A series of images has been released today showing how some of our favourite animals would look if the climate crisis continues. Many of the world’s threatened species live in areas that are becoming increasingly affected by climate change. The WWF has predicted that up to half of plant and animal species in the world’s most naturally rich areas could face local extinction by the turn of the century due to climate change if carbon emissions continue to rise unchecked.
The images, released by Bulb, the UK’s biggest green energy company, predict how five land and sea animals might adapt over the next 100 years in order to survive and avoid extinction due to ongoing carbon emissions and unsustainable habits.
To commission the series, Bulb teamed up with wildlife presenter, naturalist and author, Steve Backshall, to gather his expert insights and predictions – some of which could even become a reality during our lifetime.
The illustrations show how white polar bears could morph into a grizzly bear hybrid and live on the land instead of snow as ice caps continue to melt; puffins could lose their colour and flare by blending into nature, and giant jellyfish the size of dustbins could dominate fishless oceans and start to feed on larger prey, like bottlenose dolphins.
They also show how walruses are at risk of losing their insulating blubber and could struggle to find food. And balding bat-eared foxes with larger ears and feet, and a longer nose, could be seen scavenging in the hot and dry African desert.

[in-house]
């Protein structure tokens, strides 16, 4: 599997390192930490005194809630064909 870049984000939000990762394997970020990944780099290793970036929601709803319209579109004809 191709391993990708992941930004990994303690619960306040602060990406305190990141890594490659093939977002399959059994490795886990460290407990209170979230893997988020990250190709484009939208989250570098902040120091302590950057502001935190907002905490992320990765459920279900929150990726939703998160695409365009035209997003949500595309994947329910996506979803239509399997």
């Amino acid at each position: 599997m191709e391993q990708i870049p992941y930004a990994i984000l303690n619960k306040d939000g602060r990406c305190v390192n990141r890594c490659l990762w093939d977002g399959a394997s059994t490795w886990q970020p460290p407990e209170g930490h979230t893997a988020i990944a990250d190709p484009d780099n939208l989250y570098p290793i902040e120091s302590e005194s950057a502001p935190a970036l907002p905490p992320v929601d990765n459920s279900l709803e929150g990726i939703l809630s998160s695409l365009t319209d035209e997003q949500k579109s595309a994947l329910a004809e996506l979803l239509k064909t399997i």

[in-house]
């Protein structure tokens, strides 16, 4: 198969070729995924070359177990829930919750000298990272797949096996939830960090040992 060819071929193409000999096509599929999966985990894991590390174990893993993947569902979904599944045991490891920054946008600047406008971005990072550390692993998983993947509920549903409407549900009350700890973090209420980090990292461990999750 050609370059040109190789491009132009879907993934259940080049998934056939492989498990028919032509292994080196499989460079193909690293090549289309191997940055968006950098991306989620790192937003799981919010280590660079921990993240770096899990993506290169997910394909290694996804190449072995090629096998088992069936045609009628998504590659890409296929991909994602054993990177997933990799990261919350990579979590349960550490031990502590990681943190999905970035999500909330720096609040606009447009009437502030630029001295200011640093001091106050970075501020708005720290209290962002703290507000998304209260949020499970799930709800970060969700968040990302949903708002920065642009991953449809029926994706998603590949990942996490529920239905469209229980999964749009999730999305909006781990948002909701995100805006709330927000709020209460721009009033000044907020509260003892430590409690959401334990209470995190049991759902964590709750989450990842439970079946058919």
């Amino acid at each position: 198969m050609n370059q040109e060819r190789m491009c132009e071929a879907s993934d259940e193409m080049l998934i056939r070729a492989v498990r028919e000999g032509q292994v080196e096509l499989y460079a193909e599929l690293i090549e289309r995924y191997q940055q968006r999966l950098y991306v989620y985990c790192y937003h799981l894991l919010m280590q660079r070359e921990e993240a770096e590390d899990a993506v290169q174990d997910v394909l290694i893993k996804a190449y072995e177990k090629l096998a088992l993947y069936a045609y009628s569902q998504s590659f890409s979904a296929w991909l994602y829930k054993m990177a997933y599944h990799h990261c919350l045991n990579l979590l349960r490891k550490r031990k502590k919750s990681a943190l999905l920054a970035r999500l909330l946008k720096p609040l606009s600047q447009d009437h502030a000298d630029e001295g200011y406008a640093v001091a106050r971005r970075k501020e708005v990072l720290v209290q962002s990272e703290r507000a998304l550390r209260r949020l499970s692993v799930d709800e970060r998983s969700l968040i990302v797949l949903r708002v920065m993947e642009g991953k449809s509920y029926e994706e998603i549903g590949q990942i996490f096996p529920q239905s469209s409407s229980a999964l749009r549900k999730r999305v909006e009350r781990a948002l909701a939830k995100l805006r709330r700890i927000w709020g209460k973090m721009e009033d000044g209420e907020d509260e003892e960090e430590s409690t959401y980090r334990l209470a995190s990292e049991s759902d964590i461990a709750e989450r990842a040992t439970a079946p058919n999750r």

Steve Backshall said: “Whilst these illustrations represent an interesting and visual way to bring to life how animals could change in appearance over the next 100 years, it’s concerning to see how much some of our favourite creatures will have to evolve and adapt to survive on the planet. The fact these transformations could start to happen so soon show that we need to take the issue of climate change more seriously if we want to preserve wildlife. Imagine a world with no white polar bears, or some of our favourite colourful birds losing their beautiful uniqueness. It’s down to all of us to do our bit to protect nature and the environment so that this doesn’t happen”
Shaunagh Duncan, Sustainability Lead at Bulb said: “We need to cut carbon emissions to fight climate change. And if we don’t act now, more wildlife will need to adapt to survive. We know that to make a difference, we all have to do our part. At Bulb, we’re committed to helping people reduce their carbon emissions and we’re confident that by making more sustainable choices, such as switching to 100% renewable electricity and carbon neutral gas, we’re able to save our wildlife, and our planet.”